York University issued the following media release on Friday, Jan. 9. It also issued a comprehensive set of FAQs backgrounding the decision.
In light of the refusal by the CUPE 3903 bargaining team to take the University’s last offer to their membership for a vote as requested two days ago, York University has requested that the minister of labour direct a supervised vote on the comprehensive offers for settlement made by the University on Jan. 7 to its employees represented by CUPE Local 3903.
At a meeting between the two parties today, CUPE 3903 did not bring forward any modifications to its existing positions, nor did it bring forward a counter-offer.
A separate vote will be required for each of the three bargaining units of CUPE 3903 which represent approximately 950 contract faculty, 1,850 teaching assistants and 550 graduate assistants. The votes will be conducted as soon as they can be arranged by the Ministry of Labour. A simple majority vote in favour of each contract offer would mean the end of the strike and have students back in class as quickly as possible.
“After five months of unsuccessful negotiations, we see this as a necessary step because it will give employees in each bargaining unit a chance to vote on our settlement offers, end this strike and get our students back to class,” said Alex Bilyk, spokesperson for the University.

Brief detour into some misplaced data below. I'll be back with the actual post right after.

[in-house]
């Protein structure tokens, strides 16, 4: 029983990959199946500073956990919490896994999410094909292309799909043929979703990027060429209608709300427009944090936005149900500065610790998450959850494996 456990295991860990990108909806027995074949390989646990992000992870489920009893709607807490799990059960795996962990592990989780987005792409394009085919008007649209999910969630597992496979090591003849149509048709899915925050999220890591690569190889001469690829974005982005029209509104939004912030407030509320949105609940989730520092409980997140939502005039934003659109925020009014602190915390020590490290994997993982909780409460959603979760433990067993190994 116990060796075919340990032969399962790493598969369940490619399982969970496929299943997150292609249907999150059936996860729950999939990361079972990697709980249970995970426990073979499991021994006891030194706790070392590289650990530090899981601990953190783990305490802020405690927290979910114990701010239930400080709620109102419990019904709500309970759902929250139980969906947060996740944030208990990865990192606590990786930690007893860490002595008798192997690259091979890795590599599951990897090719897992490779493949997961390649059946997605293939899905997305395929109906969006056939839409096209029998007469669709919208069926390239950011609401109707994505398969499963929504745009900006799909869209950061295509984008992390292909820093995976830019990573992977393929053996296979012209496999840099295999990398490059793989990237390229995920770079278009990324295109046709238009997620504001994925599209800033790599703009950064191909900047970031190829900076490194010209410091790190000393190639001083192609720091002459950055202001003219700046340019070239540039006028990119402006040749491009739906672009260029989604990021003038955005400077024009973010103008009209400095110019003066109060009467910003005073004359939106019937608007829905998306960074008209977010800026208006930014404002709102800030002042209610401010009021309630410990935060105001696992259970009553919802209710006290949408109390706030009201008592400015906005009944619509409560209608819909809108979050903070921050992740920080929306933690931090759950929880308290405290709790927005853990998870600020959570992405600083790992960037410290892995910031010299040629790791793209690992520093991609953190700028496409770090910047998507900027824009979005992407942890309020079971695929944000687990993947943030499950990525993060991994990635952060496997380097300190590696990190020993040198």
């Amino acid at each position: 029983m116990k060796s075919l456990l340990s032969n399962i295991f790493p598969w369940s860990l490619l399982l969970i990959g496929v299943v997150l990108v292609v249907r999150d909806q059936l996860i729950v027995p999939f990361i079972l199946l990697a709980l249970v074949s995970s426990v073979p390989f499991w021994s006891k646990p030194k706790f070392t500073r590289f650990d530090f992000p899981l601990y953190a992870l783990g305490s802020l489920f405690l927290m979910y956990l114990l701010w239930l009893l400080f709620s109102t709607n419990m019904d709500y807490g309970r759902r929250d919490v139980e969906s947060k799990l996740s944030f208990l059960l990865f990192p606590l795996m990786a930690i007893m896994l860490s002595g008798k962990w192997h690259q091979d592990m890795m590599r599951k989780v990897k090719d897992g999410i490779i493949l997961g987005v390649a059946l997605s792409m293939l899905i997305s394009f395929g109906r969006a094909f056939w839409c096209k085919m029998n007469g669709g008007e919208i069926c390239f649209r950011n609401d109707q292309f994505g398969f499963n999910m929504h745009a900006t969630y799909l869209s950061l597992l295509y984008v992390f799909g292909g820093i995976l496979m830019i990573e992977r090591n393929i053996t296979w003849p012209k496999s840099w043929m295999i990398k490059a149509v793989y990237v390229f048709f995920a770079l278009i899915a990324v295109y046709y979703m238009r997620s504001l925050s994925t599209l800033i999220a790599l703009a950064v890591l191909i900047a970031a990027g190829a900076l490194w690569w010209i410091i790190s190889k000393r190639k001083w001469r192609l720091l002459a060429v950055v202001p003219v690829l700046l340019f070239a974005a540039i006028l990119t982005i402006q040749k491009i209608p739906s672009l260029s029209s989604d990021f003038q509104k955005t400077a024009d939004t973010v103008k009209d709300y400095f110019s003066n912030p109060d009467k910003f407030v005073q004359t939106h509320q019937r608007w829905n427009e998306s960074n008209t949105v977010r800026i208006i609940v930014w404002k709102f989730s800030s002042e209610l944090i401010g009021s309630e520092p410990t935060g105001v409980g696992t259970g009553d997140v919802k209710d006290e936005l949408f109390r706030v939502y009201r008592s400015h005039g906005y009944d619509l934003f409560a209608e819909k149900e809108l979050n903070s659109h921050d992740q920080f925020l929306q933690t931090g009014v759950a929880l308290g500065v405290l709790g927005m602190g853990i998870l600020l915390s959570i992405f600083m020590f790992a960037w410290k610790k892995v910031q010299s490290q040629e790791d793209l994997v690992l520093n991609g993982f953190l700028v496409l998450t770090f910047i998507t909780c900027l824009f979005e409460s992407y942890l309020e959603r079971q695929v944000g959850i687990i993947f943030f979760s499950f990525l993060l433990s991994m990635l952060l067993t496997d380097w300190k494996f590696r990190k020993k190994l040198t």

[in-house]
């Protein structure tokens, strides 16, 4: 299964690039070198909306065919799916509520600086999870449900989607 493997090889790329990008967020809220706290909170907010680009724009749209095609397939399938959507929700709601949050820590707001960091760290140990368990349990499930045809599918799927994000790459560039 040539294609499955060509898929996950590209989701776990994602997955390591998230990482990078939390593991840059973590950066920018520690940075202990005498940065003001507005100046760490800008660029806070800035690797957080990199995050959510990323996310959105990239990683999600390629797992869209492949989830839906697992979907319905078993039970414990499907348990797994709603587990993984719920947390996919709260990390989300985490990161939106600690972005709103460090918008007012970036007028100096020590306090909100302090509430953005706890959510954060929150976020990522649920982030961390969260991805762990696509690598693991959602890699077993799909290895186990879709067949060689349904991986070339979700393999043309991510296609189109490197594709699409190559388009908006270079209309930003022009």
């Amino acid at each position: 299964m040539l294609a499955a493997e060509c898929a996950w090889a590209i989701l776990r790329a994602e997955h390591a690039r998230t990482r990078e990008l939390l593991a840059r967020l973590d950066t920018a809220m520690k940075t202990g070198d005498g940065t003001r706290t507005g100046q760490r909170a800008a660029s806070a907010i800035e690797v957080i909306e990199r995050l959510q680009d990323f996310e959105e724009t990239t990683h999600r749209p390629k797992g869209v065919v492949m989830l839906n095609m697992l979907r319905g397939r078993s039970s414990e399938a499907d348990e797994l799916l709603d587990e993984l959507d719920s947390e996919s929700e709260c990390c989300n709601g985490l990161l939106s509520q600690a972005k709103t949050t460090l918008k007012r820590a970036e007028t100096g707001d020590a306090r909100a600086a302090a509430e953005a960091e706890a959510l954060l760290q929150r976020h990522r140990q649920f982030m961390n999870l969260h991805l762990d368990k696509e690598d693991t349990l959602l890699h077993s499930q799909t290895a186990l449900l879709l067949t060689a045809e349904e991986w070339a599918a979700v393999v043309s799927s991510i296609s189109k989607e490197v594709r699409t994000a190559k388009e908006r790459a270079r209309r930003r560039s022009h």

Talks between the University and CUPE 3903 resumed on Jan. 3 and after five days of renewed bargaining the University tabled enhanced settlement offers for all three units. The total value of the University’s offer now stands at 10.7 per cent over three years.
Bilyk said there are few options left to end the strike: “The union still has some 75 outstanding demands totalling 15.8 per cent over two years that would cost the University $9.9 million annually.”
The union has previously refused to take all outstanding contract issues to binding arbitration, which would also end the strike.
The University has recently successfully negotiated three-year contracts with other campus unions, including CUPE 1356, which overwhelmingly ratified a three-year contract with a 9.25 per cent wage increase plus other contract improvements.
Under Ontario’s labour relations laws, employers can ask for a secret-ballot vote of union members on a contract offer. The vote is conducted and supervised by the Ministry of Labour, with the voting location and days allocated for voting to be decided by the Ministry of Labour, after input from both the employer and the union.
The University’s background FAQs describe the supervised vote process and summarize the offers for settlement.